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1941_06_21--009_SP [The Great Macfadden]

Nu' 10 vo SEPT EINASE.Ft, 51° 015 UtD00i1 gSt 18 .00401kte • 4 4 R *MVOS ACROS 1900- June 21,1941 wheat, nuts and raisins, and contemplating the body beautiful. He is the prophet of the religion of going hatless the year around, champing every mouthful of food 120 times, and subduing the passions with filberts and pecans, sixty-pound barbells and deep breathing. The Birth of a Crusader MACFADDEN was born at Mill Springs, Missouri, on August 16, 1868. At eight he was left an orphan, father having died of delirium tre- mens and his mother of tuberculosis. At least that is his story. Perhaps he was too young to know much about it. It used to be the standard performance of the professional strong man to paint a lurid picture of his awful heredity and environment and of his hacking cough during his puny childhood; then he would lift a pony over his head or pull a spike from a railroad tie with his teeth in order to show the change that had been made in him by the regular daily use of the patent exerciser which he was giving away for the sake of humanity at $2.50 a set. After two or three years as a chore boy on a farm, Macfadden became a chore boy at a country hotel, then a messenger, then a dentist's assistant. On the farm he had thrived on whole-wheat bread. In small towns he grew ill on white bread. This led to one of Macfadden's crusades which came to an end only at the beginning of 1941. He has written millions of words charging that white flour is lacking in min- In his 70's he still flies his own plane nonstop New York to Miami, munches a carrot at the finish to please a photographer. WIDE WORLD SLONtilt. CO rifiStCIO. CUOUllf. PU fearful grimaces at a rapid tempo. This furnishes a rich blood supply to every nerve and fiber of the visage and is supposed to improve the looks, but may after fifty years leave the face slightly musclebound. Macfadden is literally an athlete to the eyelids; he recommends strengthening them by holding the lashes between the thumb and forefinger and having a gentle tug of war with them daily. To exercise the scalp muscles he advises seizing the hair with both hands and pulling it lustily. He even cultivates the muscles of the eyeballs by ogling in all directions and by opening and shutting his eyes under water. His eyes are so good for distant vision that he was able to pass his annual examination for his aviator's license a few months ago, but they are not very good for close work. To read a newspaper he has to hold it at arm's length, but he will not wear glasses, since that would be a betrayal of the Macfadden system for the care and strengthening of the eyes. Macfadden is a testimonial to the merits of his own health system in every respect except dentistry. Although he has written a few treatises on the care of the teeth, he has not been successful with his own. He went direct to Nature for his methods of making sick men well, but he found Nature obscure in her teachings on the subject of molars and incisors. His idea of treating disease by fasting came to him when he noticed that ailing dogs and cats cured themselves by not eating, but he was unable to find any animal that practiced dentistry. Receiving no light on the subject from the animal kingdom, Macfadden had to shift for himself in writing books and articles on teeth. Eventually he abandoned his own teaching and went to dentists, who, as he expressed it, " ma-qsacred me." From the beginning of his career he has been a combined religious fanatic and supersalesman, a mixture of Habakkuk Mucklewrath and Diamond Jim Brady. He has been an old-fashioned revivalist with a gospel of building knobby muscles through the use of home exercising machines, of sleeping on the floor and walking barefoot, of nudity, raw cracked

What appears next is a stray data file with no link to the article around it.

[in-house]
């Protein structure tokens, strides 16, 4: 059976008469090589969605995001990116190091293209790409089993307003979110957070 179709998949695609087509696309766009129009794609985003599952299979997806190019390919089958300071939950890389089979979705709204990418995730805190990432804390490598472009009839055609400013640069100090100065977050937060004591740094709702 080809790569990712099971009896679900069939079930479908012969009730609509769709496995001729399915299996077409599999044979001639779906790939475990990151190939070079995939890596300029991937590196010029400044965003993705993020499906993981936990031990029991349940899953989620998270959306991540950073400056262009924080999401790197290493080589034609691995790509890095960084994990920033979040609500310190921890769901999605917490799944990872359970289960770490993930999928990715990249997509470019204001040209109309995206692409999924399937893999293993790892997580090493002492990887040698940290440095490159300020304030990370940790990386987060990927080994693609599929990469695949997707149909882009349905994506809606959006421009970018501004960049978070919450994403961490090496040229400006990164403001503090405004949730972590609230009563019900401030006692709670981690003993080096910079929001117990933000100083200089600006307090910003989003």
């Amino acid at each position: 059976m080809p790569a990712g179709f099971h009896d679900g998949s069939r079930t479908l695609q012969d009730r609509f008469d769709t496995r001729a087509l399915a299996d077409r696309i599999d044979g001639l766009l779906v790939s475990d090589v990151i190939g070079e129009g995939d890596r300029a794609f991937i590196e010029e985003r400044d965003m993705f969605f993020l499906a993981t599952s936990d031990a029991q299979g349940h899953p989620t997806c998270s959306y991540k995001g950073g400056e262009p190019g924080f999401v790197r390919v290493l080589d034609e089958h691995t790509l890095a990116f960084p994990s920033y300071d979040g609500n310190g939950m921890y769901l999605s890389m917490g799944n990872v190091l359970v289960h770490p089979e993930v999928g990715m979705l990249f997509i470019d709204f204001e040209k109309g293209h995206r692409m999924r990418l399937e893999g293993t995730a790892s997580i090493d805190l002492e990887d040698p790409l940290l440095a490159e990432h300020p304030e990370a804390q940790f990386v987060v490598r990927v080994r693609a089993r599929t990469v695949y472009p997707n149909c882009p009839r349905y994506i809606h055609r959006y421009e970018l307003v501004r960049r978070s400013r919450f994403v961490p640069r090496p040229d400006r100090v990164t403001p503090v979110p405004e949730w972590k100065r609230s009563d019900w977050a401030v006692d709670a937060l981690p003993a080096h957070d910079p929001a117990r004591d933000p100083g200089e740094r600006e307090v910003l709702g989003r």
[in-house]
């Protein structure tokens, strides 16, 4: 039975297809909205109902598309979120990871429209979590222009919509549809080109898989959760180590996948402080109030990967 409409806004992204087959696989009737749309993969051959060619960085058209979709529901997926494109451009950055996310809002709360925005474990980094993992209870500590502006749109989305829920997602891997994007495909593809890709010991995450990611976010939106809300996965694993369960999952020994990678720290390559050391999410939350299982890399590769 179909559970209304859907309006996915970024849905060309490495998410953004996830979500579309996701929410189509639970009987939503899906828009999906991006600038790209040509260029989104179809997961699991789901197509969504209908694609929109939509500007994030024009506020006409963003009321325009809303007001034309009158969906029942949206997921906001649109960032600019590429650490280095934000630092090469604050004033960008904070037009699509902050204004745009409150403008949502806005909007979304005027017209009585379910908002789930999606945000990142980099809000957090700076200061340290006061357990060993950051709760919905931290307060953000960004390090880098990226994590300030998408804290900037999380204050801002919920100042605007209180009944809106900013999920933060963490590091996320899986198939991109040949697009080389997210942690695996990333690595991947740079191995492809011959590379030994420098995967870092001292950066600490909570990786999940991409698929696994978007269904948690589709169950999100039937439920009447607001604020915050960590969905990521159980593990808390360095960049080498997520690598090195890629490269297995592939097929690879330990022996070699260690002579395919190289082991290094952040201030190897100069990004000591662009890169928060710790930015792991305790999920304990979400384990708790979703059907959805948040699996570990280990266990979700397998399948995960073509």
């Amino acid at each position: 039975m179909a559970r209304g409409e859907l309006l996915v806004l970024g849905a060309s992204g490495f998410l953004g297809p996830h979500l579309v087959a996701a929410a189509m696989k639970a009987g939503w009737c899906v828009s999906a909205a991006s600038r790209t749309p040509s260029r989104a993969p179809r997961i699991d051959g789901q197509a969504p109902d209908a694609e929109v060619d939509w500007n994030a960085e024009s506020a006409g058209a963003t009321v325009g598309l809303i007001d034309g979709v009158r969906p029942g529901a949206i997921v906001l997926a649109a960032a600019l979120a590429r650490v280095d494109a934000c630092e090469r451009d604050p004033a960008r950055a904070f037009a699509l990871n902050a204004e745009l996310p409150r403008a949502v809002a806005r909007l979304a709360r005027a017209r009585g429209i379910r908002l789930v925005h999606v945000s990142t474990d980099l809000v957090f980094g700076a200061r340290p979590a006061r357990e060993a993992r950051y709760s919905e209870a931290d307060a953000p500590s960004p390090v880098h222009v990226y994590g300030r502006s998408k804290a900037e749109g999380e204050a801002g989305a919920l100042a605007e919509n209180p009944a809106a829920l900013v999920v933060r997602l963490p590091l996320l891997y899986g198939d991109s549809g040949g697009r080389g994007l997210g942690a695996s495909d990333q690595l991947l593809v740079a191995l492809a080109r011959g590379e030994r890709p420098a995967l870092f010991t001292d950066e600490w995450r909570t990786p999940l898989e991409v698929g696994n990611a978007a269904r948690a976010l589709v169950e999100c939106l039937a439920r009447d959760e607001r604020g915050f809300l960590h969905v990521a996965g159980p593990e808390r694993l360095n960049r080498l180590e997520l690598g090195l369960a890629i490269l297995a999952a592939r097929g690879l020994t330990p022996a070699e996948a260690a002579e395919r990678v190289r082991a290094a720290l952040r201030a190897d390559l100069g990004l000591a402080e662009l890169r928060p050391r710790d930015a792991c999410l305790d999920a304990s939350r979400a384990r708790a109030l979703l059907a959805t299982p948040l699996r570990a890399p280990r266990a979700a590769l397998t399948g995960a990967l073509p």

1941_06_21--009_SP [The Great Macfadden]
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